The Beginner’s Guide to Retinol
How much do we love retinol? Let us count the ways. Retinol is a superstar ingredient with multiple benefits. It can be used to help minimize the appearance of blemishes and the visible signs of aging. For this reason, it can be found in more and more over-the-counter creams as well as at the top of every dermatologist’s list.
For some, retinol can be an intimidating ingredient because it does have some side effects that can be uncomfortable and irritating (literally). But many OTC creams feature a form of retinol that is milder than the prescription versions. In this way, you can use retinol without the irritating side effects and have the best of both worlds. Let’s take a more in-depth look at retinol and how it works.
What Is Retinol and What Are the Benefits?
Retinol is a derivative of vitamin A and belongs to the retinoid family. It works thanks to its remarkable ability to restore the look of firmness in collagen-deprived skin, including skin that’s experienced sun overexposure. Collagen is the most abundant protein in the body and works to keep skin taut and bouncy. It naturally degrades as we age, which causes skin to manifest the look of wrinkling and sagging.,
Retinol can also help combat the appearance of blemishes because of its ability to help encourage cell turnover (make cells shed faster and more effectively to prevent them piling up and clogging pores). Basically, retinol helps to unclog pores.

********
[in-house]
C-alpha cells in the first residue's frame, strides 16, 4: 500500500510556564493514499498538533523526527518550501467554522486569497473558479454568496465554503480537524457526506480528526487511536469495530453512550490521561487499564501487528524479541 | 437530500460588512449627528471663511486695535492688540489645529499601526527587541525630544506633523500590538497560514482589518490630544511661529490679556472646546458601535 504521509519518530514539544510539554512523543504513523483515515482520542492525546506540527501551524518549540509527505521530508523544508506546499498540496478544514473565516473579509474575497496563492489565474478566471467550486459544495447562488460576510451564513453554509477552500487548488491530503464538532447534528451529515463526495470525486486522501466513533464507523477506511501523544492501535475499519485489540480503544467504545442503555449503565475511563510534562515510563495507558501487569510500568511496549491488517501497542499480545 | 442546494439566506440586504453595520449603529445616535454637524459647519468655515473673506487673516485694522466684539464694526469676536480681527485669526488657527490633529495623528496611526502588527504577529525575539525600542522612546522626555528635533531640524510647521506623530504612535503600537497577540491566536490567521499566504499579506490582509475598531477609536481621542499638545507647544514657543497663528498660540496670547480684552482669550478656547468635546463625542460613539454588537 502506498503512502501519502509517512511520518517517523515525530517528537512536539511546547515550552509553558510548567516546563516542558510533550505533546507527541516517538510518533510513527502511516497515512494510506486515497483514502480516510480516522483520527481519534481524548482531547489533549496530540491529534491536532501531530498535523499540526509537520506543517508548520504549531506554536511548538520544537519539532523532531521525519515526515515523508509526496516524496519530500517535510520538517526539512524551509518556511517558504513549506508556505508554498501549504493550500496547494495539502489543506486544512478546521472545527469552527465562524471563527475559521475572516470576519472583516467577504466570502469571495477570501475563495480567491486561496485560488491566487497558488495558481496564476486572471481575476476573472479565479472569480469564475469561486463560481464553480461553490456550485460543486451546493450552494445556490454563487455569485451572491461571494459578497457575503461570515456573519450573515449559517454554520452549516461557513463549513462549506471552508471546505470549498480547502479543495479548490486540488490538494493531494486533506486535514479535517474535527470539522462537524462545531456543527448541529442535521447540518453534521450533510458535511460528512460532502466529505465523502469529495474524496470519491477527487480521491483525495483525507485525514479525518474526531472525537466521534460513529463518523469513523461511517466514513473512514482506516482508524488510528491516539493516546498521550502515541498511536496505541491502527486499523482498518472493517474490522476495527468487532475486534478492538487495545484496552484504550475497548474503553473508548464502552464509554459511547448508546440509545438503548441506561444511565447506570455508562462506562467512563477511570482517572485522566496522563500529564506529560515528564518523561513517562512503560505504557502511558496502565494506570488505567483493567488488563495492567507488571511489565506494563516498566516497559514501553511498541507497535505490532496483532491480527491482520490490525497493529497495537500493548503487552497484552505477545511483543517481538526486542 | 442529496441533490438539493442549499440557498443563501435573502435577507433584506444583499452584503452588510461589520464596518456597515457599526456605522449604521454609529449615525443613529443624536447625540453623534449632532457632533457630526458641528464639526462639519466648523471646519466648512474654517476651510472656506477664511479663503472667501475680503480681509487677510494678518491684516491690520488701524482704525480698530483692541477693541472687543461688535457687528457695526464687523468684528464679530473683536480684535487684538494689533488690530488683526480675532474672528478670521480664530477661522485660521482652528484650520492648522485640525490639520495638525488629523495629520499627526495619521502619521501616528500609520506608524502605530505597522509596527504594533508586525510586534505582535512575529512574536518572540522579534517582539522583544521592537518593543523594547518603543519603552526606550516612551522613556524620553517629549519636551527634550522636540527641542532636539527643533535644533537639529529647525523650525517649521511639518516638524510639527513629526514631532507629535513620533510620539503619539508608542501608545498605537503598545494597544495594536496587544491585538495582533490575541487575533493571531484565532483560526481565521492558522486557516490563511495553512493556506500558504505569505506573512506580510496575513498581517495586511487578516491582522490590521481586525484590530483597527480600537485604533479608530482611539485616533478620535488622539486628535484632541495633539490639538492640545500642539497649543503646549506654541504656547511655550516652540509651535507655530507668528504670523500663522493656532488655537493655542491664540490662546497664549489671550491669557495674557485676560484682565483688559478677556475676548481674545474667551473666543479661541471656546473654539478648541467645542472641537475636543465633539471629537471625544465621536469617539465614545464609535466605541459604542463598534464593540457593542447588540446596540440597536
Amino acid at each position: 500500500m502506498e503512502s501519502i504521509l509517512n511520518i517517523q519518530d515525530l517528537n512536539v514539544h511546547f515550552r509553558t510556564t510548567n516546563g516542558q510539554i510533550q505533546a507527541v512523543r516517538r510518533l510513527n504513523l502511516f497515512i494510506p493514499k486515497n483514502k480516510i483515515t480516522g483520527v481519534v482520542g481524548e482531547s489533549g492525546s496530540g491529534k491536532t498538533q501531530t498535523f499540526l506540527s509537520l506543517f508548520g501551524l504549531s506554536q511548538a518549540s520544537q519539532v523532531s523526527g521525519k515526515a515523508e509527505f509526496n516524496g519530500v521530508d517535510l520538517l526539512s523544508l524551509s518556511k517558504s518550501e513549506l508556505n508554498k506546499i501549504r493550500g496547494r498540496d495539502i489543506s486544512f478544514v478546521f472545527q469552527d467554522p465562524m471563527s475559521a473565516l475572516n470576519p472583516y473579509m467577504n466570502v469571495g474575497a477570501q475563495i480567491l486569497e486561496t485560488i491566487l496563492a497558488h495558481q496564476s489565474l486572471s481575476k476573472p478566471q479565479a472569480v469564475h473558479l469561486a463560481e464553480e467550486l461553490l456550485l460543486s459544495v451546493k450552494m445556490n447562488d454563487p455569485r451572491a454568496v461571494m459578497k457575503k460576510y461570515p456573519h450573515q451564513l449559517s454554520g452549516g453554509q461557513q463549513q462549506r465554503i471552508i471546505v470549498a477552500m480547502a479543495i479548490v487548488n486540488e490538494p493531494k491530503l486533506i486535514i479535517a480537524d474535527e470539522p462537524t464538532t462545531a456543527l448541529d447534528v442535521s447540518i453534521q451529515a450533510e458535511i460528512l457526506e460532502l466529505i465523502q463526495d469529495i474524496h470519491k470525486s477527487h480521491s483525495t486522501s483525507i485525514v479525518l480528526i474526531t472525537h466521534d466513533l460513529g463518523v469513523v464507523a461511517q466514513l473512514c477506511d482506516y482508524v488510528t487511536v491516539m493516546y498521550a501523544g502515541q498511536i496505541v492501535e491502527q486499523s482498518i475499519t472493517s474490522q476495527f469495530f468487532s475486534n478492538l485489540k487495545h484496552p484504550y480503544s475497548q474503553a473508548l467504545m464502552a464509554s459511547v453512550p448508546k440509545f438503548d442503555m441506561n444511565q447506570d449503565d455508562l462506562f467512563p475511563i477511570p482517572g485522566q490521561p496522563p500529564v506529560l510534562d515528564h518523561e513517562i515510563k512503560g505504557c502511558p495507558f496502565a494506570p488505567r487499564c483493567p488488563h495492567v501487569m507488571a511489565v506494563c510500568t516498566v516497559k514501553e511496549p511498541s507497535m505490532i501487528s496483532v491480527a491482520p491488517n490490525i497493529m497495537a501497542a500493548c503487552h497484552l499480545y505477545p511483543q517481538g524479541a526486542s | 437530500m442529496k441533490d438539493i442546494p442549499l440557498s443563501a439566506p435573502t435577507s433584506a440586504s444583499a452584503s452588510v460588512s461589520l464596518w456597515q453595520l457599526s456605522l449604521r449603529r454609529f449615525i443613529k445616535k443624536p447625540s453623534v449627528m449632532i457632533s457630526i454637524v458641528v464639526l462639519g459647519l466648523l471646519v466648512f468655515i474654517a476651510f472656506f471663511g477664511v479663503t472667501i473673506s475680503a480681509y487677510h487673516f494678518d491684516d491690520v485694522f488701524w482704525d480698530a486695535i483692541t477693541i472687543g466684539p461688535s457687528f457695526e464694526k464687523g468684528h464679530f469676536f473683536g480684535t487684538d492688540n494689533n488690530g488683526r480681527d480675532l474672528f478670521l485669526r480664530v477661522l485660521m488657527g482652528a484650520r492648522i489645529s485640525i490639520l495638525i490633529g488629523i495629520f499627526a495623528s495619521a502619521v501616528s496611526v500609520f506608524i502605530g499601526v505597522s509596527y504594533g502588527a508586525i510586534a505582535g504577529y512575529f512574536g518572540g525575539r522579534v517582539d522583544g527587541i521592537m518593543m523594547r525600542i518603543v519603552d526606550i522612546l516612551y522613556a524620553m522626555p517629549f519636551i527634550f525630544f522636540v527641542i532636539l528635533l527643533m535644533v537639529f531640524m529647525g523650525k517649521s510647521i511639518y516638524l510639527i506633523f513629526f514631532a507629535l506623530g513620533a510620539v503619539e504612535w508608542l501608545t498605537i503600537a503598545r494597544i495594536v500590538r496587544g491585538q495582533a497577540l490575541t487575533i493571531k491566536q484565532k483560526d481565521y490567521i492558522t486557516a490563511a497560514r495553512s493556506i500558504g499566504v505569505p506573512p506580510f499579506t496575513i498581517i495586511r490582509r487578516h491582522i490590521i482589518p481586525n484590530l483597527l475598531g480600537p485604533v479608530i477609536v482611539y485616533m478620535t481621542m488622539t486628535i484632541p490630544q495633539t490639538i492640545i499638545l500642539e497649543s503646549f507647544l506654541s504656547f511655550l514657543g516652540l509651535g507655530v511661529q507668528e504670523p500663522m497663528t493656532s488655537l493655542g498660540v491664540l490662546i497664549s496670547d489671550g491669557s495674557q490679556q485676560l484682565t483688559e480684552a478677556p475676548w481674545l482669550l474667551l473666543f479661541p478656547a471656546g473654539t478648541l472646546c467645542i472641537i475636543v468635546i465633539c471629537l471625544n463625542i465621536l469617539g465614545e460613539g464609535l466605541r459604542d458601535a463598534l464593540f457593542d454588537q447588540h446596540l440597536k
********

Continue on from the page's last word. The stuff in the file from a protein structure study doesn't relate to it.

As if minimizing the appearance of aging and breakouts wasn’t already enough, retinol does something else: when used regularly, it can help reduce the appearance of hyperpigmentation as a result of UV exposure and acne scarring. It does so by helping to reducing the amount of melanin in the skin (melanin is a skin pigment that also gives eyes and hair their color).
Retinol’s Side Effects
Prescription retinoids can be very irritating, particularly on sensitive skin and for people who haven’t used retinols before. Common issues with retinol include peeling, redness, irritation and dryness. In some cases, these issues can be severe enough to discourage people from continuing treatment. However, as you can surmise, finding a way to continue using retinol will help you reap its full benefits.
On the plus side, the peak of retinol-induced irritation is usually in the first 1-2 weeks of use. Afterwards, irritation naturally subsides as your skin becomes accustomed to it. However, don’t worry that your skin becoming accustomed to retinol will diminish its efficacy – it will continue to be effective as a treatment even after irritation naturally subsides.
How to Use Retinol
After applying retinol at night and then cleansing your face in the morning, be sure to still use a broad spectrum SPF. This will help prevent further unwanted side effects and irritation.
As far as application goes, make sure you apply retinol to thoroughly cleansed skin. If you are brand new to using retinol, start with a milder formulation that contains 0.25% or 0.5% before moving onto 1% formulations. Increasing strengths over time will help your skin adjust to retinol more easily.
Ageless Total Overnight Retinol Masque
This mask is a great way to introduce retinol to your skincare routine. It’s a remarkable product that features this star ingredient, along with others, like microspheres of marine collagen which continuously hydrate skin.
Apply a thick layer of this overnight mask onto cleansed skin before bed for best results. In the morning, rinse it off with tepid water. Apply this mask 2-3 times a week and watch your overall skin appearance improve with regular use.